SEOUL, South Korea— When Kim Jong Un became leader of North Korea two years ago, he was surrounded by advisers two times his age, and some of them were even older. Most had decades of experience in the Workers' Party or military. Two were members of Kim's own family.
But rather than lean on that support team, Kim has instead sought to dismantle it, using demotions and purges to grab power. North Korea on Friday announced the execution of the most prominent of Kim's advisers, his uncle, Jang Song Thaek, accusing him of opposing Kim's rise and plotting an overthrow.
The pace and brutality of Kim's attempted power consolidation far exceeds what analysts expected and carries significant consequences for the region and the United States. If Kim can indeed lock down power, one of the world's most secretive and repressive nations may continue as it is for decades. If Kim fails, a 65-year-run of family rule could face resistance, and a nuclear-armed nation could plunge into chaos.
For now, there are no outward signs of instability in the North, and it's unclear whether Jang's execution marks the last stage of Kim's ascendancy or the first hint of opposition. In Jang's execution some analysts see a Stalin-style warning sign sent to other potential rivals, those who feel that Kim is either too untested or unqualified to run the country.
Kim is thought to be 30 years old, making him among the world's youngest heads of state. Some who study the North say that Kim, as a product of his age, has felt it necessary to quickly remove those from older generations who owed their loyalty to his father, Kim Jong Il. Well before the purge of Jang, Kim had ousted scores of second- and third-level functionaries in the Workers' Party and military in one of the North's biggest personnel turnovers in decades.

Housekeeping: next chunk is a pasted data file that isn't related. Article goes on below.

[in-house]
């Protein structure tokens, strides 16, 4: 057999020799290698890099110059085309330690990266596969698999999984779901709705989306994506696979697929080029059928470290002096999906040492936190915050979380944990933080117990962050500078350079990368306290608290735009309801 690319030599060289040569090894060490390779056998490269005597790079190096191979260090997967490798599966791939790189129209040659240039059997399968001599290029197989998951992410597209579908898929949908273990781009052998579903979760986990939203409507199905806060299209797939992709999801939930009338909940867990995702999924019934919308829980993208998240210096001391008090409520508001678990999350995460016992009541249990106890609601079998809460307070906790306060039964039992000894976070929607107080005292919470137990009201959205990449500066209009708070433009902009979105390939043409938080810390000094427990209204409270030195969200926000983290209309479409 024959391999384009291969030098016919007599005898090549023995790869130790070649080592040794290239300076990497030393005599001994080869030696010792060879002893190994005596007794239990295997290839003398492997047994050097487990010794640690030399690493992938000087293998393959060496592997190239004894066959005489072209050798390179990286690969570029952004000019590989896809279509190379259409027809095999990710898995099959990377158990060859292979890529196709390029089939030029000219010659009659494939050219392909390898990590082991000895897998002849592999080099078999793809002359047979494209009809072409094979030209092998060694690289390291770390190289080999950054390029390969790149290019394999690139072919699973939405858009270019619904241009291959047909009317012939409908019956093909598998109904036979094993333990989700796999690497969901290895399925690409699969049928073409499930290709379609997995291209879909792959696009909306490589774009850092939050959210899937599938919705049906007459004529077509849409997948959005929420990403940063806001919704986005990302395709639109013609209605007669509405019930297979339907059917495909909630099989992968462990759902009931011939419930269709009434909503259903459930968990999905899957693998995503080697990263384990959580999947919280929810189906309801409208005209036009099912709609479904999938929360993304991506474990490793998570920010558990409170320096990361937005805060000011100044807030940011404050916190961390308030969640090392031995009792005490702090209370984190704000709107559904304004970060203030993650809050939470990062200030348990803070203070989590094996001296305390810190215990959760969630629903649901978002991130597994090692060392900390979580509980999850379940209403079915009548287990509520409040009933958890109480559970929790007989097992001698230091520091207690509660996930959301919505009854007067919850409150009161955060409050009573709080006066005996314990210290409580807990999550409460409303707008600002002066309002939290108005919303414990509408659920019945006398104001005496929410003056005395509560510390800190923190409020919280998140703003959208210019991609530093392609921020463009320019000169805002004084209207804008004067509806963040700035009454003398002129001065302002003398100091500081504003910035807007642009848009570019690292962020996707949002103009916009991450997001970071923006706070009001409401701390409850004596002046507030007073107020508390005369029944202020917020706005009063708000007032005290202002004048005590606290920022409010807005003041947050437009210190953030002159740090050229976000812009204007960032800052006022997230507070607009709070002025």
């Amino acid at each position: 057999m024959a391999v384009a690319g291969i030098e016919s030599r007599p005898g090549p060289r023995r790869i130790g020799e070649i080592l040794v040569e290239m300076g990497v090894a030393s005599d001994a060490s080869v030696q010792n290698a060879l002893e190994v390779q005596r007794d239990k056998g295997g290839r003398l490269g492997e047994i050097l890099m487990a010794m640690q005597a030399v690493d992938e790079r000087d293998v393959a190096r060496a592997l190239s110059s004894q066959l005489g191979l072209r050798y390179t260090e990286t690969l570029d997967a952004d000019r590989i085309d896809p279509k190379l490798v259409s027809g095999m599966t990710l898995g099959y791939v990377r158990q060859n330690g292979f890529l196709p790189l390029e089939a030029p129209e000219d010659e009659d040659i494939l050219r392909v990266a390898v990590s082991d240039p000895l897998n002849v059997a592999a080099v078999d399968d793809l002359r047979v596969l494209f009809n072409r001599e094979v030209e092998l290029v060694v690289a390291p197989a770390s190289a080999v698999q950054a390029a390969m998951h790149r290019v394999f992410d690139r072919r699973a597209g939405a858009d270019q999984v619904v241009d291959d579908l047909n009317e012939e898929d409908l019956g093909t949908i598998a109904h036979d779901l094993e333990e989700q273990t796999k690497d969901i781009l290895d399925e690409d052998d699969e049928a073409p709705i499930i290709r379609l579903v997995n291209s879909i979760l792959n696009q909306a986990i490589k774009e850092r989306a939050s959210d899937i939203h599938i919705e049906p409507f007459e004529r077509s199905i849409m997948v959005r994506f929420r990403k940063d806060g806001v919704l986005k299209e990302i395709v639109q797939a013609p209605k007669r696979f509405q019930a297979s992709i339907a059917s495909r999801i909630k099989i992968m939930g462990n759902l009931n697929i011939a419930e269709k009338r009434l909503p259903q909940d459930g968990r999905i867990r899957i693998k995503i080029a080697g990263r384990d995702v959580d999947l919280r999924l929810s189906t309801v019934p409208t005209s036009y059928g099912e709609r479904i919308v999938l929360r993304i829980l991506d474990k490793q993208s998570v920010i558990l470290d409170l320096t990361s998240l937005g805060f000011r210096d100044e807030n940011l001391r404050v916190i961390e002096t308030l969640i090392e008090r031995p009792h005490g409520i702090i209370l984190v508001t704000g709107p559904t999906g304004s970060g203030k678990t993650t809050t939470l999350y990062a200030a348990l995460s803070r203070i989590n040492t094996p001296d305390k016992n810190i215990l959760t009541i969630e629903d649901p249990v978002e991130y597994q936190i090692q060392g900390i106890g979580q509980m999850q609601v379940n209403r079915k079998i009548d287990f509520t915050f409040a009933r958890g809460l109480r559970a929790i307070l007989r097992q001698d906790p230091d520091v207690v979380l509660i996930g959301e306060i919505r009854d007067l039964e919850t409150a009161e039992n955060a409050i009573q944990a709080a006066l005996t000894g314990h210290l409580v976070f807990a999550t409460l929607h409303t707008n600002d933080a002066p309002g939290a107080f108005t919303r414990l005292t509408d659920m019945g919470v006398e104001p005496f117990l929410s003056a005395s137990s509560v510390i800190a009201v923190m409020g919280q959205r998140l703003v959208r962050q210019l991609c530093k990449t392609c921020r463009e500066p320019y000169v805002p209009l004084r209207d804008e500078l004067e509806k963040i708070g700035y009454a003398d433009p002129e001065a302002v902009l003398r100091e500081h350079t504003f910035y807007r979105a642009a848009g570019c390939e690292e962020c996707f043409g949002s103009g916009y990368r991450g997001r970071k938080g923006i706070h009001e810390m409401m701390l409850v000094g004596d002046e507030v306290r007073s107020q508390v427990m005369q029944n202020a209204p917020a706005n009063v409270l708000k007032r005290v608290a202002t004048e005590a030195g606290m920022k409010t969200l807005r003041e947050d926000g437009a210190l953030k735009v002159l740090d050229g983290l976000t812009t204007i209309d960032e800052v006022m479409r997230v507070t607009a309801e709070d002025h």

As a telltale signal of the change, Kim has removed or demoted five of the seven elderly officials who walked alongside the hearse of Kim Jong Il at a state funeral two years ago.
"Kim Jong Un has proven to the nation and his people that he is capable of taking out even those closest to him," said Suh Choo Suk, an expert at the Korea Institute for Defense Analyses in Seoul.
The effect of Kim freeing himself from his senior advisers remains uncertain. Several Beijing-based analysts and scholars said Friday they feared that North Korea's relations with China would suffer, as Jang had been a key interlocutor with Chinese officials. Other experts, such as Bruce Klingner, a senior research fellow at the Heritage Foundation, said that Kim has no potential "moderating influence" and might behave more recklessly.